fats that were less vulnerable to becoming rancid than the original
oils and therefore had a longer shelf life. These partially hydrogenated
margarines and shortenings are now present in almost all baked goods
and commercial peanut butter.
hydrogenation process also converts the bent "cis" form to a straightened
"trans" form, which looks like this:
chemical structure is the same. It has the same number of carbon,
oxygen and hydrogen atoms, the same COOH acid at the alpha end,
and the double bond is in the same placebut now it's straight
instead of kinked.
body recognizes this chemical structure and tries to use it in the
same places and for the same purposes that it uses the bent cis
form. But the trans form stacks together just like saturated fats,
which sabotages the flexible, porous functionality the body needs
to prolonged heat (as in deep fat frying) also creates trans fats
by loosening the double bond and allowing it to "flip" into the
poly-unsaturated fats, more than one hydrogen pair is missing. The
more pairs that are missing, the more kinks in the chain and the
more fluid the oil.
kinks in the structure make our cell membranes flexible and permeable,
allowing nutrients to enter the cell and waste products to leave.
When the body uses trans fats in place of the cis-form of unsaturates,
our cells can become insulin resistant, which can lead to type 2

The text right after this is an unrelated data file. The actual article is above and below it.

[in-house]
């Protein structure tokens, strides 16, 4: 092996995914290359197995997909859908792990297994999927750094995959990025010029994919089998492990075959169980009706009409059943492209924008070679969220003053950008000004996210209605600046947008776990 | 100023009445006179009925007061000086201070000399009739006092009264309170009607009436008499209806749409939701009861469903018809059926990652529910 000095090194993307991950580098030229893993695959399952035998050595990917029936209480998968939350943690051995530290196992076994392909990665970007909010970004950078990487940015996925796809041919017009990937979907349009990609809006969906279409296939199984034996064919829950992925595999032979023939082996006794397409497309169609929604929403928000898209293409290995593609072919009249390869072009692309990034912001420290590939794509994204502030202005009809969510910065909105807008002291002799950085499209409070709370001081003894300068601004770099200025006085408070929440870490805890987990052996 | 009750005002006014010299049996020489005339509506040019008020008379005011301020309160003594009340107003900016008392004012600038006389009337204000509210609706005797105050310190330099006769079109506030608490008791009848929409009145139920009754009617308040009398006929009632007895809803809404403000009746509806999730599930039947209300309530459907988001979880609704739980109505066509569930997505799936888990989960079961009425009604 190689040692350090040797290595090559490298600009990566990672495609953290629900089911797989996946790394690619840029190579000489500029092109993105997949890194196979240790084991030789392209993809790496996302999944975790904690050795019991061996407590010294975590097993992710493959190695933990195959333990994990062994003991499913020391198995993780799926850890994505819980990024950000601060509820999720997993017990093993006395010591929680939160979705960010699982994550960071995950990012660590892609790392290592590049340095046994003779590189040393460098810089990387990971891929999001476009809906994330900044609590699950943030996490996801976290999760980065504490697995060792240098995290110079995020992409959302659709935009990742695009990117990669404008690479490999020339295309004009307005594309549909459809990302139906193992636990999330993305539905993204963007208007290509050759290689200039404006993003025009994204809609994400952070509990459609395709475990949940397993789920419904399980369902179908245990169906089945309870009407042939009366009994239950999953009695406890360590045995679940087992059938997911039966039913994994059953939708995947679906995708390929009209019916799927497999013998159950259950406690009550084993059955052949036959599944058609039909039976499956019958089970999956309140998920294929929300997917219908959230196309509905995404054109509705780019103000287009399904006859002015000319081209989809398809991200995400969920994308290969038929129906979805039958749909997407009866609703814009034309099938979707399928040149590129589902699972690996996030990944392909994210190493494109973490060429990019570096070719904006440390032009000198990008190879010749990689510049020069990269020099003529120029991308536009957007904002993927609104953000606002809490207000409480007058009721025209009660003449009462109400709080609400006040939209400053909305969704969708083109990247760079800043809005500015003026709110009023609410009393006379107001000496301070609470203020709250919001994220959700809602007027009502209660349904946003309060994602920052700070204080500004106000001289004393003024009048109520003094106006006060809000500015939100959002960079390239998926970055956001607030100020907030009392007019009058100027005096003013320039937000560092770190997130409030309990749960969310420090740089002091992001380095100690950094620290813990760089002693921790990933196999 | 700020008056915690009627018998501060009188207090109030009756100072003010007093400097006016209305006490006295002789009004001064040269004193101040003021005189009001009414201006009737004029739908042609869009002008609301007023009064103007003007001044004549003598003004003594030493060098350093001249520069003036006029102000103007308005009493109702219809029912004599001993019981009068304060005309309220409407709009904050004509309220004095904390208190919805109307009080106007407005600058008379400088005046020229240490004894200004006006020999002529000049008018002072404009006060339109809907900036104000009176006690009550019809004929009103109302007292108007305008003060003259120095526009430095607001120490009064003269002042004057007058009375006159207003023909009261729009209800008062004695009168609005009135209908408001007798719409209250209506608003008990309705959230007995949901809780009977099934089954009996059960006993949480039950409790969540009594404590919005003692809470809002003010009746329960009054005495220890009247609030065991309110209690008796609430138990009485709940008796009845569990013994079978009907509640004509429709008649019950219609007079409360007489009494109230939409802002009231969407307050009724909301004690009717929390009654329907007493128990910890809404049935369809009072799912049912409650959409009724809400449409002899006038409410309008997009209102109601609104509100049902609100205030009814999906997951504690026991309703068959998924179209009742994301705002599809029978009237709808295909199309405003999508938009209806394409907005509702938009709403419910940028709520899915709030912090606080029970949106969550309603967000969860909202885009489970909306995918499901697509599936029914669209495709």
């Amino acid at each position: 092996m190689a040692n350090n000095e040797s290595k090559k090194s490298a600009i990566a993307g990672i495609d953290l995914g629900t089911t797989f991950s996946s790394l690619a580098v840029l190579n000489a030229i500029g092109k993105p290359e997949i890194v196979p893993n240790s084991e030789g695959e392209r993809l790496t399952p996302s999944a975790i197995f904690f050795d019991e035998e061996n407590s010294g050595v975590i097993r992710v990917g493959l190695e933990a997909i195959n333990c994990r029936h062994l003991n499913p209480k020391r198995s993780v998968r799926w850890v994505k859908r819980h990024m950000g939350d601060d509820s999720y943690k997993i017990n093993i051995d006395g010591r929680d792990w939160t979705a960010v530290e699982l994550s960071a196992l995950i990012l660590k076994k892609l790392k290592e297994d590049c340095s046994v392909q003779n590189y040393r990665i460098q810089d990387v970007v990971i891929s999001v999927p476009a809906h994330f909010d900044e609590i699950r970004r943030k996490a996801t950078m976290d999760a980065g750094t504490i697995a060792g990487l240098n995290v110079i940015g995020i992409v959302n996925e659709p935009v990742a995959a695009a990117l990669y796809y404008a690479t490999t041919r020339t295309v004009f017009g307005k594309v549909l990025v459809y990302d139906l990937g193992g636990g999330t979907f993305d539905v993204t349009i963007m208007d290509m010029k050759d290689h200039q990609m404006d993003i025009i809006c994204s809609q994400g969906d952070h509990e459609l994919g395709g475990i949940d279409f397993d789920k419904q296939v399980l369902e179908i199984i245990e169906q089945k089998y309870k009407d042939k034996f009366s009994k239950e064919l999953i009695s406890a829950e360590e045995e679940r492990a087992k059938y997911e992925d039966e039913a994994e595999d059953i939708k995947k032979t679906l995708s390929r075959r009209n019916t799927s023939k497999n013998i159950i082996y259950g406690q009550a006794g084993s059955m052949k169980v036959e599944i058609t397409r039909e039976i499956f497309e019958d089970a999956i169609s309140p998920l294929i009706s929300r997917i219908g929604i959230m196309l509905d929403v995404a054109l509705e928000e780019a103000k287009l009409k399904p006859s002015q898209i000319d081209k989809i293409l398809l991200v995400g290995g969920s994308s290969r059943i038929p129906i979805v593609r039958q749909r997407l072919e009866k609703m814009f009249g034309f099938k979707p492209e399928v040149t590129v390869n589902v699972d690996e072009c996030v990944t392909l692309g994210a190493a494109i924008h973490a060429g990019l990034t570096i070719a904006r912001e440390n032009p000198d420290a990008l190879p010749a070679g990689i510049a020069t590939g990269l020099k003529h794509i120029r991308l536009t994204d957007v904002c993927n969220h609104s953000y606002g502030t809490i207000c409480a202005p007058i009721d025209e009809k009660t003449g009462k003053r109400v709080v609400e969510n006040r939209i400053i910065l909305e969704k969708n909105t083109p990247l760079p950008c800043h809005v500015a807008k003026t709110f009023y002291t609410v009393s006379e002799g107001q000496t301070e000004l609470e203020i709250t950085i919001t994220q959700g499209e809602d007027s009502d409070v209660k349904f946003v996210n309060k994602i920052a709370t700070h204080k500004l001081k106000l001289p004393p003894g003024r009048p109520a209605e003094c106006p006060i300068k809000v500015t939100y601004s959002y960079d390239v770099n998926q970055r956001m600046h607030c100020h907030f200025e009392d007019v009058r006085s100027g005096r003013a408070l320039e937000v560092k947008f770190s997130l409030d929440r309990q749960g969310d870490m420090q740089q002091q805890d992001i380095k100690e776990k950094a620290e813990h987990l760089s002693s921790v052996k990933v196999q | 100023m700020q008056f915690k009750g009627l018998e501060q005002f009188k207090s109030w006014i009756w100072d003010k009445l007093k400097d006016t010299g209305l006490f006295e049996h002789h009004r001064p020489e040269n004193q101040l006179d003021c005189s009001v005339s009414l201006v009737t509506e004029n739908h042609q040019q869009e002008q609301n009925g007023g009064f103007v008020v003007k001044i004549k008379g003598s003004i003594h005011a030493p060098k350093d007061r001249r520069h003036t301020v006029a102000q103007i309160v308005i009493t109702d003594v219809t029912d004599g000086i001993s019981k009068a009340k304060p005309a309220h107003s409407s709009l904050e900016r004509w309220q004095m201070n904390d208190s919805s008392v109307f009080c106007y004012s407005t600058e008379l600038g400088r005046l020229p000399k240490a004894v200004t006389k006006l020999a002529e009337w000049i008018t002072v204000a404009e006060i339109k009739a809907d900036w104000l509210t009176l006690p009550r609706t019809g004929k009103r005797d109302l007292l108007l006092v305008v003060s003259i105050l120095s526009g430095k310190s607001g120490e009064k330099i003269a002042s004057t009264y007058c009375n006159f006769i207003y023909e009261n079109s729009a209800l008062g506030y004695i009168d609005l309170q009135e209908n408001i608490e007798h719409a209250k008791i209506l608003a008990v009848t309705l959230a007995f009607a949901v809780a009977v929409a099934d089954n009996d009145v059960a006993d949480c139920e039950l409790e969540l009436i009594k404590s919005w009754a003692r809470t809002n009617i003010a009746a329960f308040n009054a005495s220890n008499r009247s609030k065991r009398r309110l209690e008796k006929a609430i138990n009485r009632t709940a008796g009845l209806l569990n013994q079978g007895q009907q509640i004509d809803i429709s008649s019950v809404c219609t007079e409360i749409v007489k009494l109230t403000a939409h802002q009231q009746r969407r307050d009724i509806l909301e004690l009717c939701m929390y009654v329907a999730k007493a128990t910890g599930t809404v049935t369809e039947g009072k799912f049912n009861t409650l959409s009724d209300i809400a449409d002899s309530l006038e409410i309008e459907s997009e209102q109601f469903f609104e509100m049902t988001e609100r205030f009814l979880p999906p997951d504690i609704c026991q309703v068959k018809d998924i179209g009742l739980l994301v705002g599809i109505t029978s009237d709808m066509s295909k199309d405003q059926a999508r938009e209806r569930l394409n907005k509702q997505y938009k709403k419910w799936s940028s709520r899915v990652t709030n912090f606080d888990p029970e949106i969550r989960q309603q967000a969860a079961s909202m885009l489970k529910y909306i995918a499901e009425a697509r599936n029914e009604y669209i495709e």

omega-6 and omega-9
an unsaturated fat is an omega-3 or -6 or -9 depends on the location
of the first kink or double bond. The acid end of the molecule is
called the "alpha", and its opposite is the "omega" end.
first double-bond kink in an omega-3 fatty acid occurs between the
third and fourth carbon atoms away from the omega end. For an omega-6,
between the sixth and seventh. And for omega-9, between the ninth
and tenth. Oleic acid (shown earlier) is an omega-9 fatty acid.
following simplified diagrams show the structure that is typical
of omega-3s and omega-6s.
two fatty acidsalpha-linolenic acid (ALA, an omega-3) and
linoleic acid (an omega-6)are the two essential fatty acids
that the human body needs and cannot manufacture. When sufficient
ALA is supplied in the diet, the body can make enough DHA and EPA
for the eicosanoids that form our metabolic "thermostat" systemor
the body can use DHA and EPA directly from diet as well.
bottom line on fats
amounts of saturated fat in the diet have been linked to heart disease.
Trans fatty acids have been linked to increased insulin resistance
and type 2 diabetesas well as heart disease. They appear to
be worse for our health than saturated fats, largely because the
body tries to use them in ways that evolution designed for unsaturated
fats. Consumption of trans fats also raises LDL cholesterol and
lowers HDLthe exact opposite of what one wants.
reading labels, steer clear of "partially hydrogenated" fats, because
these contain trans fats. In the future, food labels will be required
to display the trans fat content, making it easier to identify foods
that are bad for our health.
dietary move away from saturated fats to vegetable oils has supplied
plenty of the essential omega-6 fatty acid, linoleic acid, which
is present in almost all vegetable oils.
obtaining enough of the omega-3 essential fatty acids has become
a challenge for most Americans. Eating more fish is one recommended
solution. Supplementing one's diet with omega-3 fish oils and/or
flaxseed oil is another.
these omega-3 and -6 oils are polyunsaturated, they are especially
vulnerable to becoming rancid through exposure to light and heat.
Store such oils in the refrigeratorand when possible, purchase
brands with opaque containers. To be doubly safe with flaxseed oil,
keep it in the refrigerator even before opening the bottle.